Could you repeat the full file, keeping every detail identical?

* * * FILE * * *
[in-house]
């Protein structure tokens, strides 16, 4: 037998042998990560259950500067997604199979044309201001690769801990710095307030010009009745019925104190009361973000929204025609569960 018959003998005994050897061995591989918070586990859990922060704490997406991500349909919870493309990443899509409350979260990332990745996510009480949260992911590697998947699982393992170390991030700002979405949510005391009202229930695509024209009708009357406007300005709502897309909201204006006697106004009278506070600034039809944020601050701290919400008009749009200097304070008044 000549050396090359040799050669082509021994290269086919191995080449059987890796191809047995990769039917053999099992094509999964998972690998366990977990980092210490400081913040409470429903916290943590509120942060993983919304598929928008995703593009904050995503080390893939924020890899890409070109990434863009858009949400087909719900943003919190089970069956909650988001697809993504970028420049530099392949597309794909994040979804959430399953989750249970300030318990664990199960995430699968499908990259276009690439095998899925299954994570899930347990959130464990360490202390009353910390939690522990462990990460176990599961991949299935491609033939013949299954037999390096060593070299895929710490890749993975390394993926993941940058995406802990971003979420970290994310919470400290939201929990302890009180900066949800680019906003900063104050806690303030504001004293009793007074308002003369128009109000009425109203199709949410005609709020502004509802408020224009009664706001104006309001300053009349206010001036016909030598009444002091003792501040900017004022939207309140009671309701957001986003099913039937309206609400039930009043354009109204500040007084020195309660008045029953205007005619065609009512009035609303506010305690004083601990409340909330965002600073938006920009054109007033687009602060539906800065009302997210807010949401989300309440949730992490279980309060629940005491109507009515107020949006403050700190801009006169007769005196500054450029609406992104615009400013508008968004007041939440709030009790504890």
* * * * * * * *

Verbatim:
[in-house]
């Protein structure tokens, strides 16, 4: 037998042998990560259950500067997604199979044309201001690769801990710095307030010009009745019925104190009361973000929204025609569960 018959003998005994050897061995591989918070586990859990922060704490997406991500349909919870493309990443899509409350979260990332990745996510009480949260992911590697998947699982393992170390991030700002979405949510005391009202229930695509024209009708009357406007300005709502897309909201204006006697106004009278506070600034039809944020601050701290919400008009749009200097304070008044 000549050396090359040799050669082509021994290269086919191995080449059987890796191809047995990769039917053999099992094509999964998972690998366990977990980092210490400081913040409470429903916290943590509120942060993983919304598929928008995703593009904050995503080390893939924020890899890409070109990434863009858009949400087909719900943003919190089970069956909650988001697809993504970028420049530099392949597309794909994040979804959430399953989750249970300030318990664990199960995430699968499908990259276009690439095998899925299954994570899930347990959130464990360490202390009353910390939690522990462990990460176990599961991949299935491609033939013949299954037999390096060593070299895929710490890749993975390394993926993941940058995406802990971003979420970290994310919470400290939201929990302890009180900066949800680019906003900063104050806690303030504001004293009793007074308002003369128009109000009425109203199709949410005609709020502004509802408020224009009664706001104006309001300053009349206010001036016909030598009444002091003792501040900017004022939207309140009671309701957001986003099913039937309206609400039930009043354009109204500040007084020195309660008045029953205007005619065609009512009035609303506010305690004083601990409340909330965002600073938006920009054109007033687009602060539906800065009302997210807010949401989300309440949730992490279980309060629940005491109507009515107020949006403050700190801009006169007769005196500054450029609406992104615009400013508008968004007041939440709030009790504890």